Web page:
PR in Myanmar: ‘You cannot bully or pay journalists for coverage’

A communications specialist based in Myanmar has called out international companies for trying to bully or bribe their way into the country’s papers simply because it is an emerging market.

Anthony Larmon

Anthony Larmon, who founded the public relations agency Echo Myanmar nearly four years ago, said companies largely from China and Vietnam often try to offer journalists money to cover their brands due to a misconception that the media scene is “immature”.

Meanwhile, some agencies, who are not specialised in PR, risk “alienating” the country’s growing pool of young reporters by “bullying” them for column inches. Instead, brands should make an effort to open their doors to the media, he said.

Speaking to Mumbrella Asia about the PR opportunities for brands in the once closed-off South East Asian country, Larmon said: “Myanmar has captured the attention and investment of a lot of companies in Asia. We’re dealing with clients from China, Singapore, Japan, Thailand and Malaysia. Everyone comes with the expectation of what Myanmar should be like and what they expect from their own market when they were emerging – and they apply a lot of their own practices.

“A lot of companies – especially those from China and Vietnam – believe you can pay for coverage. But I came here because it was a free press: it is uncensored. A lot think the media is immature so they can pay for coverage, but they can actually get themselves in very hot water if they do. It’s a small market; word gets around and nobody wants to be known as company involved in corrupt, unethical practises.”

Until 2012, Myanmar’s media was controlled by the government under pre-publication censorship laws. However, after these were lifted in 2012, four privately owned daily newspapers – The Voice Daily, Golden Fresh Land, The Standard Time Daily, and The Union Daily – became available to the population.

Following this, Larmon said he witnessed a surge in creative agencies– both network and independent – offering PR as part of their services to an occasionally detrimental effect.

He said: “When PR first started emerging here, all of a sudden all the agencies started saying they were offering it, despite having little understanding of PR as a profession; especially when it comes to reputation control.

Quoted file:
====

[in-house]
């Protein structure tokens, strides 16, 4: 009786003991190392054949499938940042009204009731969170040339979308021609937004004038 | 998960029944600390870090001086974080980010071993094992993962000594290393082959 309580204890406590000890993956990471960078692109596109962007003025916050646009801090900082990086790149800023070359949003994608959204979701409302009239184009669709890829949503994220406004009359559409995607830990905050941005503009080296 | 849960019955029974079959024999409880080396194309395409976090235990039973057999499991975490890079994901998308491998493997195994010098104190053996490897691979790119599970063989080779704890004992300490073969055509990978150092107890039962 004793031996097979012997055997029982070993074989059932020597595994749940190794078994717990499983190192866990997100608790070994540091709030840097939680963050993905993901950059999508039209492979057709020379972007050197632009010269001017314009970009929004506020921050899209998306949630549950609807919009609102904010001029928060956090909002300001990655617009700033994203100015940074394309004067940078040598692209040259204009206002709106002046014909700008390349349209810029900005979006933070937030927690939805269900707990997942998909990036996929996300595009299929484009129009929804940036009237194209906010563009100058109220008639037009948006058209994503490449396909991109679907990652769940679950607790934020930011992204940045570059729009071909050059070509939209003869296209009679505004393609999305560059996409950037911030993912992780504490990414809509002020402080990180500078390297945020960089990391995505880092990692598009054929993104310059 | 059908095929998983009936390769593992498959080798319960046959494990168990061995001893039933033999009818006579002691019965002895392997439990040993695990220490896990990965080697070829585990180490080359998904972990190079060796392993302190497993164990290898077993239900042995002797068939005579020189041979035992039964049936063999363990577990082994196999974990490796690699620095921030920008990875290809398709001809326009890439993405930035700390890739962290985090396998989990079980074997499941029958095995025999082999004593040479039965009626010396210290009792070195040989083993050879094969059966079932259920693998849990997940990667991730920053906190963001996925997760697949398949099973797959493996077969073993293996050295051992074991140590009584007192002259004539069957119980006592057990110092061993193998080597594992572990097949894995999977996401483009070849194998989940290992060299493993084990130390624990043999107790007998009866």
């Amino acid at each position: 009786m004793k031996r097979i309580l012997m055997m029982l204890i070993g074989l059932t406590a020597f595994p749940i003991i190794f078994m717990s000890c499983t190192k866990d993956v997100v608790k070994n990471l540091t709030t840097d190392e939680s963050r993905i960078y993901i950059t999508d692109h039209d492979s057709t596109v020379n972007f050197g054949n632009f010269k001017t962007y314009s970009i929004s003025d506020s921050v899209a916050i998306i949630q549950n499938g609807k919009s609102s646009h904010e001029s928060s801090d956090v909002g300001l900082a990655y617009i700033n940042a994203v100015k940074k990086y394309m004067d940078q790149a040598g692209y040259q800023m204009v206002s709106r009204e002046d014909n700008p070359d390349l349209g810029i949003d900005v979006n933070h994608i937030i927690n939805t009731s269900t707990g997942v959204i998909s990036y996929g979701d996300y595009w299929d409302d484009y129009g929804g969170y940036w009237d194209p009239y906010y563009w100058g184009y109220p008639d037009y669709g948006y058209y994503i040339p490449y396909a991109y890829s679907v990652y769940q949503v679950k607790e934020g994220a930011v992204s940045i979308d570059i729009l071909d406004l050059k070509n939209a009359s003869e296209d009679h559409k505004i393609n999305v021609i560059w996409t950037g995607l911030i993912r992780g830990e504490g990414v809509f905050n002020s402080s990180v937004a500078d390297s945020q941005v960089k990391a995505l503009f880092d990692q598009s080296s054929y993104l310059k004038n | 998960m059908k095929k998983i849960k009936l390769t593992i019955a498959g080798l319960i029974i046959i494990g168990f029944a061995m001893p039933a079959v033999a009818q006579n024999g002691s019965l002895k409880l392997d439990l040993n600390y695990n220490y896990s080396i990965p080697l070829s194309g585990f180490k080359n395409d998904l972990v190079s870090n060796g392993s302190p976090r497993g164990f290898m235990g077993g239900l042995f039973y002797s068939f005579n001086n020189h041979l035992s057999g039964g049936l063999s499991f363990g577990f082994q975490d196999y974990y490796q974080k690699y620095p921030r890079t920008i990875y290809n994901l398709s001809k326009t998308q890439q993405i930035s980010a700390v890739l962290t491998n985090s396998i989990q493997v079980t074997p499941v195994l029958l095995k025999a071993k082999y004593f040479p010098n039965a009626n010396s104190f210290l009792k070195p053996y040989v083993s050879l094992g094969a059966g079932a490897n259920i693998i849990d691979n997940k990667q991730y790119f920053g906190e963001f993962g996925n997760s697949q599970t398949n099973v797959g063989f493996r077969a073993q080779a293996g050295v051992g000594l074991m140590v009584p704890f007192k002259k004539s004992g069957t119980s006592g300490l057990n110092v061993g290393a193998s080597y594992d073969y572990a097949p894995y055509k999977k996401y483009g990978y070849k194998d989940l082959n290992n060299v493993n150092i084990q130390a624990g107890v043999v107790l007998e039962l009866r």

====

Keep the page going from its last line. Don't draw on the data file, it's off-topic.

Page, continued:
“For most, it was just a press release. And in those agencies that are not PR specialists, there has been some alienation of some journalists – almost a bullying to get their news covered. It’s upward pressure of course, but a lot of international brands do not understand that you do not control the press. But the brands that make an effort to open their doors to media, through interviews, roundtables and so on, that will be valued.”

However now, according to Bloomberg, around 90 percent of the country’s 54 million people have access to a phone with internet service, while 60 per cent of the population use Facebook or other social media to get news, 

Print media still remained a strong market in Myanmar but is starting to show signs of a contraction, Larmon added.

“Influencer marketing is becoming a huge tool in the box, but it’s not like they’re on Instagram and Twitter – we’re largely talking about Facebook. And then a handful of chats like Viber and Line. But thankfully, there is still a healthy print-reading culture, so communications is still very traditional. But the smartphone is forming a bigger role especially among the younger generation.”

On the current situation, whereby the Myanmar government has been accused of systematically persecuting the Muslim Rohingya population in the Rakhine state, Larmon said the effect remained largely unfelt in the business community.

“It does sadden me quite a bit; obviously the human suffering in the Rakhine state is appalling. But it is quite far removed from the commercial centres. So I think brands are quite removed from what’s happening.”


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